S: You said that music is no longer a great passion of yours, which makes me immediately think of people who argue among themselves "Goth is ALL about music." or "Goth is ALL about fashion." Where do you stand on that? What does goth mean to you? ( I love asking this question because it always brings about a very unique perspective.)

T: Goth is not about all one thing or the other except darkness. The shadow side of life. Appreciating the beauty in death & decay. Being OK with being morbid -- even having a laugh at death. These are all gothic. You can express that through music AND through fashion AND through a million other things. You could decorate your house totally & completely gothic & drive a hearse to work, but never listen to Bauhaus & never wear a stitch of black clothing, & that's still pretty darn goth to me.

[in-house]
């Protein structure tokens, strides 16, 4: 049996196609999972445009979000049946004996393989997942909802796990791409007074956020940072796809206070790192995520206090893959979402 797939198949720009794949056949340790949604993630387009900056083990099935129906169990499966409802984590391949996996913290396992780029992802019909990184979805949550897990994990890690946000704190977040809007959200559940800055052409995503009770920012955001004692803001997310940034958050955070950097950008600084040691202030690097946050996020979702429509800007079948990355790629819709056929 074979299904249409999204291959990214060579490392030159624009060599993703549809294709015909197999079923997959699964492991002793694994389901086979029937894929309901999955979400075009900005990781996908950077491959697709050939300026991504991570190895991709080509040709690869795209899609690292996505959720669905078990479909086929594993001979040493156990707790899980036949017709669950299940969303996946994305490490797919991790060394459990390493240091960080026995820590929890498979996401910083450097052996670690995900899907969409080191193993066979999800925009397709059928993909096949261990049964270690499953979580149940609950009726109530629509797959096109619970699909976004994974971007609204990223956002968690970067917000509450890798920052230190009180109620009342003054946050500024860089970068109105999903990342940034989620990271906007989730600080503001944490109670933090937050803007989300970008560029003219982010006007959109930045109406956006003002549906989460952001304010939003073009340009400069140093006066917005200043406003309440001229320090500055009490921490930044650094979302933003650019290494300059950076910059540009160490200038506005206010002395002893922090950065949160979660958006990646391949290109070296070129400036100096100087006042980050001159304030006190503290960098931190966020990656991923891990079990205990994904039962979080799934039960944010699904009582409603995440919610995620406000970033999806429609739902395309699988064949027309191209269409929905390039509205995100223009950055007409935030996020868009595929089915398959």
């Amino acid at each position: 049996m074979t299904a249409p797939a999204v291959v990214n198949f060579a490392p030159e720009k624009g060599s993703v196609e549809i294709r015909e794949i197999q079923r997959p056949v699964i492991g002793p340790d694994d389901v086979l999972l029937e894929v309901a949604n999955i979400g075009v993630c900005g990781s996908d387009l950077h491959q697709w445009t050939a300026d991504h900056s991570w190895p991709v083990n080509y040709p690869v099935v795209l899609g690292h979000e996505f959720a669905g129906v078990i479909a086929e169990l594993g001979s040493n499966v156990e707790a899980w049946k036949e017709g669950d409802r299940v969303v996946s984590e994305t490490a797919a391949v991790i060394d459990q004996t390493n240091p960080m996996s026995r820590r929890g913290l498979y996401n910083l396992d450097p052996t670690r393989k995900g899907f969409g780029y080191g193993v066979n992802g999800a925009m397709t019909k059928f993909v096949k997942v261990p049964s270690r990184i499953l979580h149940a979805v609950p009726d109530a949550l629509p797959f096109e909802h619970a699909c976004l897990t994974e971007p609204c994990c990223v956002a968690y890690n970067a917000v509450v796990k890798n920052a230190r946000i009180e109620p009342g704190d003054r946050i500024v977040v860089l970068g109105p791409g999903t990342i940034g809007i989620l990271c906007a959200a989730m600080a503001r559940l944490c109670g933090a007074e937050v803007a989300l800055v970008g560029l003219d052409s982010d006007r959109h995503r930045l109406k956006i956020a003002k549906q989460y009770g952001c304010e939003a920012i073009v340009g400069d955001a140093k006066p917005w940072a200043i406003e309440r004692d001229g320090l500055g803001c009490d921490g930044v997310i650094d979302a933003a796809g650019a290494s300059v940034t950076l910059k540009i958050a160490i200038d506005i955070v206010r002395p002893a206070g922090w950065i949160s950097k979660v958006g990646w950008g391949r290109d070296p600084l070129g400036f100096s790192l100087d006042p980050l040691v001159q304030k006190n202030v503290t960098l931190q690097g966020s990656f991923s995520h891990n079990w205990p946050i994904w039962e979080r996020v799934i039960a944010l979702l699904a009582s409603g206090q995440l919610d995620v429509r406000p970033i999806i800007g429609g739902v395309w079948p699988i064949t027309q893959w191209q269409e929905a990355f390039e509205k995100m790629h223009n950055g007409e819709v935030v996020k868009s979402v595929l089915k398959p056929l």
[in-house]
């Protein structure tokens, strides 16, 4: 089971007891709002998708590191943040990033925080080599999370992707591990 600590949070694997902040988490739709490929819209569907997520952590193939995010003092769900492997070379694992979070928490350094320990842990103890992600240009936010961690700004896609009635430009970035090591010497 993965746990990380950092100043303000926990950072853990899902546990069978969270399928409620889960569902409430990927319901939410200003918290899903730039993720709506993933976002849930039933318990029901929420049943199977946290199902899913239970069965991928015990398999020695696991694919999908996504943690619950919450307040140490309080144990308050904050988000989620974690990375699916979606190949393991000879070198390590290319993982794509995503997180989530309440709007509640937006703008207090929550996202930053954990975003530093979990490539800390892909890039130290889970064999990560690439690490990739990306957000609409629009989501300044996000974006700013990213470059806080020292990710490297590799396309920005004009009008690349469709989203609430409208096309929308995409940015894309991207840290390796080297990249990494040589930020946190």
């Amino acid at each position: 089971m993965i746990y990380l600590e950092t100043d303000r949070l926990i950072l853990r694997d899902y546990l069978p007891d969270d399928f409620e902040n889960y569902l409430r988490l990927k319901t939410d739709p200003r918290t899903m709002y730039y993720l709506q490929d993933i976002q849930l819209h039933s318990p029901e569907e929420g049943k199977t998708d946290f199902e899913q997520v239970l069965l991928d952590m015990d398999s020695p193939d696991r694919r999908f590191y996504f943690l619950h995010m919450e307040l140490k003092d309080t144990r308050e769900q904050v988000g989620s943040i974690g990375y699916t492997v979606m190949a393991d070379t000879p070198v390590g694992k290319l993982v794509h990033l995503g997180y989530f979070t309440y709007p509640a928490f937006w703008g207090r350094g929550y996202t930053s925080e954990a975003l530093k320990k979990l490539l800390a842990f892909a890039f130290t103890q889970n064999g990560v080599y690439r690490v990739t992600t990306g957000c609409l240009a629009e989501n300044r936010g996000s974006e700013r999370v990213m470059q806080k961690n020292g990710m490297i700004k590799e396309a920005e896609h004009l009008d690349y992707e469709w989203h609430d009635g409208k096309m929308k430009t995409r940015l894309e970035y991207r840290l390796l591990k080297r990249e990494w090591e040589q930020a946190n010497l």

Very wise words indeed, madame. Thank you once more, Trystan, for your time and your unique point of view. It was an absolute pleasure to interview you.

I highly recommend checking out Trystan's blog, "This Is CorpGoth," especially those of you who are goths in professional settings.

As always, dressed for success.

Until next time, ladies and gentlegoths,

Sea, the Gothic Optician, A.B.O.C.

Ps. Be sure to check out the Gothic Optician's brand new Facebook page! = D